Our Weekend Decorator, Megan Pflug, is back with her latest crazy-cool DIY solution.
Like a lot of other old houses, ours had seen some less-than-sympathetic renovations over the years. A while back I documented my entryway makeover, and since then I’ve been making my way through the house, one project at a time. With a few successes under our belt, my husband and I decided to take on one of the most challenging rooms in our home: the kitchen. By keeping the design simple and breaking the project down into manageable parts, we were able to transform the space on a fairly modest budget and dream up some ingenious solutions along the way.
Check out the step-by-step evolution of my kitchen from a tired mess to an eclectic and functional space.
Step 1: The Cabinets
The existing layout of our kitchen was pretty simple. The refrigerator, the sink, and the stove were all located along one wall. We decided to leave the major components like the stove and the sink in their original locations. Not moving the existing plumbing and electrical was a serious savings. With that in mind, we simply disconnected the sink and got to work removing all the old cabinets and the tile backsplash. Next we turned our attention to the soffit above the cabinets and the drop ceiling. Removing both revealed a pleasant surprise: The original tin ceiling was still intact!
To replace what we took out, we installed cabinets that I primed with my favorite primer. I wanted a monochromatic look for the space, so I choose to paint the walls and the cabinets the same color, Benjamin Moore’s Silver Half Dollar, choosing a flat finish for the walls and a high-gloss oil paint for the cabinets. The durability, cleanability, and supersmooth finish of oil paint make it my first choice for cabinets. We added a lot of storage on the opposite wall (more on that below), so I opted for a single open shelf in place of upper cabinets to keep the feel more airy.
Shop the Look
Step 2: Open Shelving (with a Twist)
I made the shelf using a board and a few wood brackets that I found at the hardware store. I primed and painted them with the same high-gloss oil paint I used for the cabinets. Under the shelf I added a brass rod (another hardware-store find) and S-hooks for coffee cups. To attach the rod to the shelf, I used a drill bit the same diameter as the rod to make holes through the wood brackets and then threaded the pipe through.
Step 3: A Painted Backsplash
In place of a tile backsplash, I painted the lower portion of the wall in the same high-gloss oil paint I used on the cabinets, which provided a subtle contrast to the flat finish I’d used on the rest of the wall. It was a simple and cost-effective alternative to tile, and it stands up beautifully to splashes and splatters.
Step 4: Countertops
For the countertops we used Carrara marble, a surprisingly affordable option. I know opinions vary widely when it comes to Carrara as a surface, but here’s what I’ve found:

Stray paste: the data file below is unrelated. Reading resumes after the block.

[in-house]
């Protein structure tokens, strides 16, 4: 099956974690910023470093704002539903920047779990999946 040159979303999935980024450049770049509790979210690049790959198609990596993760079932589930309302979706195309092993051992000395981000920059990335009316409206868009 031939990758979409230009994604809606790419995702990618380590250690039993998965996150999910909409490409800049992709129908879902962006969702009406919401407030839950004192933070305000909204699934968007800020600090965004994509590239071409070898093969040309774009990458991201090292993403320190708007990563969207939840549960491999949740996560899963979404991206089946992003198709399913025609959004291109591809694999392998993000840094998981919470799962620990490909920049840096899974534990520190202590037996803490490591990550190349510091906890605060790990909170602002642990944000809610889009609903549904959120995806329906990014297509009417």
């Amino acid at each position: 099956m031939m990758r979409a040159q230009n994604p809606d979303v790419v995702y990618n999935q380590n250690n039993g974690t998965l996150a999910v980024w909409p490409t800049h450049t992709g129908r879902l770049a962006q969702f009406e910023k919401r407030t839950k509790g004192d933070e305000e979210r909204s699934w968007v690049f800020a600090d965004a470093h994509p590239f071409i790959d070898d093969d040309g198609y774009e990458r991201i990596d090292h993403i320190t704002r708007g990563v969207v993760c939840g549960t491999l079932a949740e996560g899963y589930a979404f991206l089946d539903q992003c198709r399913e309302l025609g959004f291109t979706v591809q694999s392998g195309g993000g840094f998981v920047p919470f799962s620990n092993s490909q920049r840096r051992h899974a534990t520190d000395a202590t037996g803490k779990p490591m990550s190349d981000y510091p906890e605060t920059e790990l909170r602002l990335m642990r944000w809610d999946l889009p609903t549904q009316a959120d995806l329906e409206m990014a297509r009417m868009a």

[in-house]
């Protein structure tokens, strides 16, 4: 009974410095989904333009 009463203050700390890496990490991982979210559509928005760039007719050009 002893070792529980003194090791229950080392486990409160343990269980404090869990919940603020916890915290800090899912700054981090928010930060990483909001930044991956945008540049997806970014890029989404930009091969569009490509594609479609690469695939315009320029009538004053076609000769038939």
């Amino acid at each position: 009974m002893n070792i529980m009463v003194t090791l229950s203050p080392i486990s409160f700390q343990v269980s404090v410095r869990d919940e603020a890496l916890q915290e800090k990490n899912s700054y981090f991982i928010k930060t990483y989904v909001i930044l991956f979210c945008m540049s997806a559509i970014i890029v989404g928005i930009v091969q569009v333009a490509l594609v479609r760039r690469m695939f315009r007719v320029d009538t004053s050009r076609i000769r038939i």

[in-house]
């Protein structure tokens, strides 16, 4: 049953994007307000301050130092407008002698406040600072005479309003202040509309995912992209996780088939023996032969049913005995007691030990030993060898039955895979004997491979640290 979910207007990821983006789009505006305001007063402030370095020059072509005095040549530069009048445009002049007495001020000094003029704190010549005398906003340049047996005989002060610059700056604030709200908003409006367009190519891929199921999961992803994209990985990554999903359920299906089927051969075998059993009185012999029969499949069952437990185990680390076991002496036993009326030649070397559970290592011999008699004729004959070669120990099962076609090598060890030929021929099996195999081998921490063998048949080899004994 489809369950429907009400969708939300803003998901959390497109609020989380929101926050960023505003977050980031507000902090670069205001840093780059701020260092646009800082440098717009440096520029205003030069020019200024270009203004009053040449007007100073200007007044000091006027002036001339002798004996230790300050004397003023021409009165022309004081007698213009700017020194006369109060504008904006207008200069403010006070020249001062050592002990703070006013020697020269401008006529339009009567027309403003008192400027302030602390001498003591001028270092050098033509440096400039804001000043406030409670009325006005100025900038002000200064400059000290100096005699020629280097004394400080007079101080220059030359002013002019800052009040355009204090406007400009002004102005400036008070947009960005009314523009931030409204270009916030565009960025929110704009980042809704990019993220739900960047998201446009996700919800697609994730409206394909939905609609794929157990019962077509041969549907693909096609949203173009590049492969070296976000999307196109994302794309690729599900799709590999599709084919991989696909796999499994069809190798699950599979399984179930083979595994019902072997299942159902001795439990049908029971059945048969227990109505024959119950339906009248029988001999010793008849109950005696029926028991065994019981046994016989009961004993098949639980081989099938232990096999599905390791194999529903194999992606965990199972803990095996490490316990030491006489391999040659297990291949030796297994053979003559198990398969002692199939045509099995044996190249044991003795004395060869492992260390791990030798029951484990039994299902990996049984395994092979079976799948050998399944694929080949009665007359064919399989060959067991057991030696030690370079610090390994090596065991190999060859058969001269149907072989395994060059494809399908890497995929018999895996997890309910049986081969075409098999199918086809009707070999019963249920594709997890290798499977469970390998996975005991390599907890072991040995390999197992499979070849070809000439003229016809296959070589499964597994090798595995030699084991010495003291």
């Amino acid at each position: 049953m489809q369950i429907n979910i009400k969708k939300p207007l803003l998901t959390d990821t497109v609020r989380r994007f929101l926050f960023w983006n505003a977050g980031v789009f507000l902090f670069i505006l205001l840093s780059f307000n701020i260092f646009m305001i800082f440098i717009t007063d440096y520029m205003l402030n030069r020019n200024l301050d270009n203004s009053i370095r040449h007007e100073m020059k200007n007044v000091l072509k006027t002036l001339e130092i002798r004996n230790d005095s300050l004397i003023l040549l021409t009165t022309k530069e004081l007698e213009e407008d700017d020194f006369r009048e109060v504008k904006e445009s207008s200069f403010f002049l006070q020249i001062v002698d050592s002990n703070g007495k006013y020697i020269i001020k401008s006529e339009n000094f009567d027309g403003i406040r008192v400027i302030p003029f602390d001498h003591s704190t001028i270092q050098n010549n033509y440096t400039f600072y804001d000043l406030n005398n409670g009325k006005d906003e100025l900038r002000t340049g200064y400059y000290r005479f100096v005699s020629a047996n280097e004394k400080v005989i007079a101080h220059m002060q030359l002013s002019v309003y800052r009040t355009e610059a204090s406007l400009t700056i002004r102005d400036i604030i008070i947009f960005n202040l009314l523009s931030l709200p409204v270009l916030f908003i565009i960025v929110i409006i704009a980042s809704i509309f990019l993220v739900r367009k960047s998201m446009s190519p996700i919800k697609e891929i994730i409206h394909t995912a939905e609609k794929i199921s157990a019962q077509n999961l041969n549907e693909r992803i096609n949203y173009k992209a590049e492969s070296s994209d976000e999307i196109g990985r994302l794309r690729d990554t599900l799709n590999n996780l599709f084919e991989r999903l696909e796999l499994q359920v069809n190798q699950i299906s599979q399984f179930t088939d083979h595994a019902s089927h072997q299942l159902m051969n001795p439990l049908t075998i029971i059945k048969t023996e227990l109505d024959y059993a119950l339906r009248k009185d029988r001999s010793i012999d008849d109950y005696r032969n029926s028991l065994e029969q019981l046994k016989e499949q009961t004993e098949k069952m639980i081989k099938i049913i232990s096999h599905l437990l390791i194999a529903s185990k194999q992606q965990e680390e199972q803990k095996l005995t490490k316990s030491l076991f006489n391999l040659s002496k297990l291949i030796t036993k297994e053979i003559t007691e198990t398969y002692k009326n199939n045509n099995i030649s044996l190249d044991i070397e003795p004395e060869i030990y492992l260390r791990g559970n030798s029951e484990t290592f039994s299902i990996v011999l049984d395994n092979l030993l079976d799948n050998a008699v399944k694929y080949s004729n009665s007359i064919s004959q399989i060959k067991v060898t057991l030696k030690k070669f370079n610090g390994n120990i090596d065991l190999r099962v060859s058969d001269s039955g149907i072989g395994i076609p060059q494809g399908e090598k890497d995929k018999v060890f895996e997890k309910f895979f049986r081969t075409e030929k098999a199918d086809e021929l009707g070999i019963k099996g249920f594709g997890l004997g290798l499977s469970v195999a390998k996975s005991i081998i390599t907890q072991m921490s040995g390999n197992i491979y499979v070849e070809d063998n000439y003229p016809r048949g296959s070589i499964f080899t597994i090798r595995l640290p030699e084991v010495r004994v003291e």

First, a honed finish is more forgiving than a supershiny surface. Because our kitchen is far from formal, I think the lower sheen works well.
Second, sealing your marble really does protect it, and it’s simple to do. You just wipe on the liquid sealer and let it dry. The directions say to apply the sealer two or three times a year, and that’s what I’ve been doing. Even though we’re not at all precious with the surface I haven’t had any issues with scratches or stains.
Step 5: Add Vintage Storage
On the opposite side of the room was an empty, long wall dying to be put to good use. Our little galley kitchen was too narrow for a table and chairs, so we decided to add storage and take advantage of the high ceilings.
We found a huge Southern pine butler’s pantry in a vintage shop a couple of summers ago that we got for a steal. Luckily we were able to store it at my in-laws’ house until we were ready to use it. This piece was a fantastic find because it looks as if it could have been original to the house and it accommodates a ton of storage!
Tip: It’s a good idea to price out cabinet options. Sometimes a vintage piece is more affordable than installing new cabinetry.
Step 6: Calling in the Pros
One of the most striking things in our kitchen is the huge terracotta sink made by the Brooklyn-based Charles Graham Chemical Pottery Works around the turn of the 20th century. We’d bought the sink in upstate New York before we started working on the kitchen. Installing the sink was quick work for our plumber, who also fabricated a faucet out of copper pipes to fit the irregularly wide span between the knobs. When it comes to skilled trades like plumbing and electrical it’s always better to hire a pro!
Even if you’re not up for a whole kitchen renovation, painting cabinets, making a decorative shelf, or incorporating some vintage pieces as storage are all simple ways to update the look of a tired kitchen.
What other easy kitchen updates have you discovered? Tell us in the comments below!